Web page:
The petitioner generally bears the burden to prove all facts establishing exhaustion. Toulson v. Beyer, 987 F.2d 984, 987 (3d Cir. 1993). This means that the claims heard by the state courts must be the "substantial equivalent" of the claims asserted in the federal habeas petition. Picard, 404 U.S. at 275. Reliance on the same constitutional provision is not sufficient; the legal theory and factual predicate must also be the same. Id. at 277.

Where any available procedure remains for the applicant to raise the question presented in the courts of the state, the applicant has not exhausted the available remedies. 28 U.S.C. § 2254(c).

In the present case, the petition, on its face, shows that Wilkins has failed to exhaust his state court remedies with respect to the challenged state court conviction and sentence. Wilkins admits that he recently has filed a second state PCR action, and that the state court PCR proceeding is still pending. Therefore, he has not fully exhausted all of his available state court remedies before proceeding with this federal habeas petition.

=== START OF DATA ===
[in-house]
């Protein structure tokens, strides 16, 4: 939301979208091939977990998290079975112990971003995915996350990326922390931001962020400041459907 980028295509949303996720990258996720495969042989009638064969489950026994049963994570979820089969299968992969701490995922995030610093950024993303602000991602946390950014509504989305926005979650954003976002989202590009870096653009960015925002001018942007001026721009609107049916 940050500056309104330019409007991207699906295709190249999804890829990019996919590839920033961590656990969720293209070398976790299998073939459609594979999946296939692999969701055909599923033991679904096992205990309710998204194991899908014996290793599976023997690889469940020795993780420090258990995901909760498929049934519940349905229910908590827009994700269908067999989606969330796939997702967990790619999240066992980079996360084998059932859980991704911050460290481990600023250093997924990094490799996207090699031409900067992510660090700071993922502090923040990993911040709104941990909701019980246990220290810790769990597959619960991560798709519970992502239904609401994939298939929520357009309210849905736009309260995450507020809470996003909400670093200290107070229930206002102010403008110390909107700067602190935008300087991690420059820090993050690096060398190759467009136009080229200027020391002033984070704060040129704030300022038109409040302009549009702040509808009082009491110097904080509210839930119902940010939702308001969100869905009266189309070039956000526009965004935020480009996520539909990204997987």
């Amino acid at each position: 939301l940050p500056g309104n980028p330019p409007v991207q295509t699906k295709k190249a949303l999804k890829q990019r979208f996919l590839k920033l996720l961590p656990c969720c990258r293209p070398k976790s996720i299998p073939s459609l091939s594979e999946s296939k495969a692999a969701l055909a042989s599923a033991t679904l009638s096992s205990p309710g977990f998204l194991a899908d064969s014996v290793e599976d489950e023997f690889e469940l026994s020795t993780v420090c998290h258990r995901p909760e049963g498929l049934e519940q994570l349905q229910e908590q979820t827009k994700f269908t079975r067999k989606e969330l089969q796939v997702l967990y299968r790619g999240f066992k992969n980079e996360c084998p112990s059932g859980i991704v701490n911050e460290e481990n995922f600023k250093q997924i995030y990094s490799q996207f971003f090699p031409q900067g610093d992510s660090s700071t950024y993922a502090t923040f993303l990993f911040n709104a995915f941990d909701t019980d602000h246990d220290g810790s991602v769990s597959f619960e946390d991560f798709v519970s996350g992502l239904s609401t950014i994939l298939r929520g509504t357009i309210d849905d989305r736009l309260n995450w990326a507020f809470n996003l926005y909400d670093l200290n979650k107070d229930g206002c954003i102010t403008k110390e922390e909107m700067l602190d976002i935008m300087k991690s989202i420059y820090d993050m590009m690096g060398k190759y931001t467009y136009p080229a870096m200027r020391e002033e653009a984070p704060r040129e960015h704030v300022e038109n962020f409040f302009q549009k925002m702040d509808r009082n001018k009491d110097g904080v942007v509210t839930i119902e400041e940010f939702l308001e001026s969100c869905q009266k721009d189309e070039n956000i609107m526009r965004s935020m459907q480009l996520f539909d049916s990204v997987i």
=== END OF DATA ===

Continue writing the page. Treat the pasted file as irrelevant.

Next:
As a matter of comity then, it is best left to the New Jersey courts to determine Wilkins' unexhausted claims pending on state collateral review. There is simply no basis for this Court to interfere with the normal state court process, especially where petitioner has not demonstrated any serious or unlawful delay or impediment in the state court review process. It also would appear from the allegations in this petition that the limitations period for Wilkins to bring a federal habeas action is not near expiration, and in fact, may be tolled during the pendency of his state court PCR proceedings. See 28 U.S.C. § 2244(d)(2).

Finally, Wilkins has not alleged any federal constitutional deprivation in his state court review process that would support federal court intervention in the pending state court procedures at issue. Therefore, based on the allegations represented by Wilkins in his petition, it is obvious that petitioner's claims for habeas relief in this instance have not been fully exhausted before the highest court in New Jersey, and that such claims are still pending final state review. Accordingly, the Court is constrained to dismiss the entire petition, without prejudice, for failure to exhaust as required under 28 U.S.C. § 2254. See Rose, 455 U.S. at 510.